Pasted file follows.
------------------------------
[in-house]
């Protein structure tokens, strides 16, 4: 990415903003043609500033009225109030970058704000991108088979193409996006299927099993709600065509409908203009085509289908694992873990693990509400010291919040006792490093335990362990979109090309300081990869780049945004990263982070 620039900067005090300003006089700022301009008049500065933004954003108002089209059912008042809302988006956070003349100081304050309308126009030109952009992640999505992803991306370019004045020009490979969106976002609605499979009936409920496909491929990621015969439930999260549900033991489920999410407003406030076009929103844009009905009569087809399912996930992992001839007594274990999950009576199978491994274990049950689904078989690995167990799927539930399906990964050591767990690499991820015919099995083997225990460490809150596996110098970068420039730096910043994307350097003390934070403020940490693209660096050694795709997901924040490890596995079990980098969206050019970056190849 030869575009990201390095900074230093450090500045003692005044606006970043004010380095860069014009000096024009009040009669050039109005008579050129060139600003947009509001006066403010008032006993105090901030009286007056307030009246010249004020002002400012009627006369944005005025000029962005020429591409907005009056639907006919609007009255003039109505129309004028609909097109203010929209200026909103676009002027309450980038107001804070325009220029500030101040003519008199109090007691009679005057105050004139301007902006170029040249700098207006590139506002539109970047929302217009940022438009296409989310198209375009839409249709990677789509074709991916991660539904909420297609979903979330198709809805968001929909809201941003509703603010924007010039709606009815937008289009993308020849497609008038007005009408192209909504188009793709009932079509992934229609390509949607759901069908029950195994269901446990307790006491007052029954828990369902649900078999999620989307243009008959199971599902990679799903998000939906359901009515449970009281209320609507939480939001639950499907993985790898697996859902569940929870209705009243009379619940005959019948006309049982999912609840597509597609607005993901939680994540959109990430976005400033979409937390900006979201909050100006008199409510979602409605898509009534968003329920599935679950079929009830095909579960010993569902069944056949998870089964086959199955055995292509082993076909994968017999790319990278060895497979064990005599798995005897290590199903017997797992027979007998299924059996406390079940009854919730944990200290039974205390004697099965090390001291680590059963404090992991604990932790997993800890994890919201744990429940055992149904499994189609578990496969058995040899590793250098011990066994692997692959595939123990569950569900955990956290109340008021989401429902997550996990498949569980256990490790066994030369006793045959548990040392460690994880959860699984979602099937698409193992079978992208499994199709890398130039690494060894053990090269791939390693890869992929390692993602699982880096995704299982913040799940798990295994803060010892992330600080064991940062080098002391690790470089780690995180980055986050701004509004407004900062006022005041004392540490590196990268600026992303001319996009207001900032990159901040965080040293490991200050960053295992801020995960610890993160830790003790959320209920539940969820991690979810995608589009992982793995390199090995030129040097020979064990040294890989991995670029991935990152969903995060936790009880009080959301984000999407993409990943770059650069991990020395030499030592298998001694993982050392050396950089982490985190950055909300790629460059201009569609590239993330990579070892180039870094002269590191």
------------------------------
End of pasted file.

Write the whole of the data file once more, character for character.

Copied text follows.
[in-house]
């Protein structure tokens, strides 16, 4: 990415903003043609500033009225109030970058704000991108088979193409996006299927099993709600065509409908203009085509289908694992873990693990509400010291919040006792490093335990362990979109090309300081990869780049945004990263982070 620039900067005090300003006089700022301009008049500065933004954003108002089209059912008042809302988006956070003349100081304050309308126009030109952009992640999505992803991306370019004045020009490979969106976002609605499979009936409920496909491929990621015969439930999260549900033991489920999410407003406030076009929103844009009905009569087809399912996930992992001839007594274990999950009576199978491994274990049950689904078989690995167990799927539930399906990964050591767990690499991820015919099995083997225990460490809150596996110098970068420039730096910043994307350097003390934070403020940490693209660096050694795709997901924040490890596995079990980098969206050019970056190849 030869575009990201390095900074230093450090500045003692005044606006970043004010380095860069014009000096024009009040009669050039109005008579050129060139600003947009509001006066403010008032006993105090901030009286007056307030009246010249004020002002400012009627006369944005005025000029962005020429591409907005009056639907006919609007009255003039109505129309004028609909097109203010929209200026909103676009002027309450980038107001804070325009220029500030101040003519008199109090007691009679005057105050004139301007902006170029040249700098207006590139506002539109970047929302217009940022438009296409989310198209375009839409249709990677789509074709991916991660539904909420297609979903979330198709809805968001929909809201941003509703603010924007010039709606009815937008289009993308020849497609008038007005009408192209909504188009793709009932079509992934229609390509949607759901069908029950195994269901446990307790006491007052029954828990369902649900078999999620989307243009008959199971599902990679799903998000939906359901009515449970009281209320609507939480939001639950499907993985790898697996859902569940929870209705009243009379619940005959019948006309049982999912609840597509597609607005993901939680994540959109990430976005400033979409937390900006979201909050100006008199409510979602409605898509009534968003329920599935679950079929009830095909579960010993569902069944056949998870089964086959199955055995292509082993076909994968017999790319990278060895497979064990005599798995005897290590199903017997797992027979007998299924059996406390079940009854919730944990200290039974205390004697099965090390001291680590059963404090992991604990932790997993800890994890919201744990429940055992149904499994189609578990496969058995040899590793250098011990066994692997692959595939123990569950569900955990956290109340008021989401429902997550996990498949569980256990490790066994030369006793045959548990040392460690994880959860699984979602099937698409193992079978992208499994199709890398130039690494060894053990090269791939390693890869992929390692993602699982880096995704299982913040799940798990295994803060010892992330600080064991940062080098002391690790470089780690995180980055986050701004509004407004900062006022005041004392540490590196990268600026992303001319996009207001900032990159901040965080040293490991200050960053295992801020995960610890993160830790003790959320209920539940969820991690979810995608589009992982793995390199090995030129040097020979064990040294890989991995670029991935990152969903995060936790009880009080959301984000999407993409990943770059650069991990020395030499030592298998001694993982050392050396950089982490985190950055909300790629460059201009569609590239993330990579070892180039870094002269590191």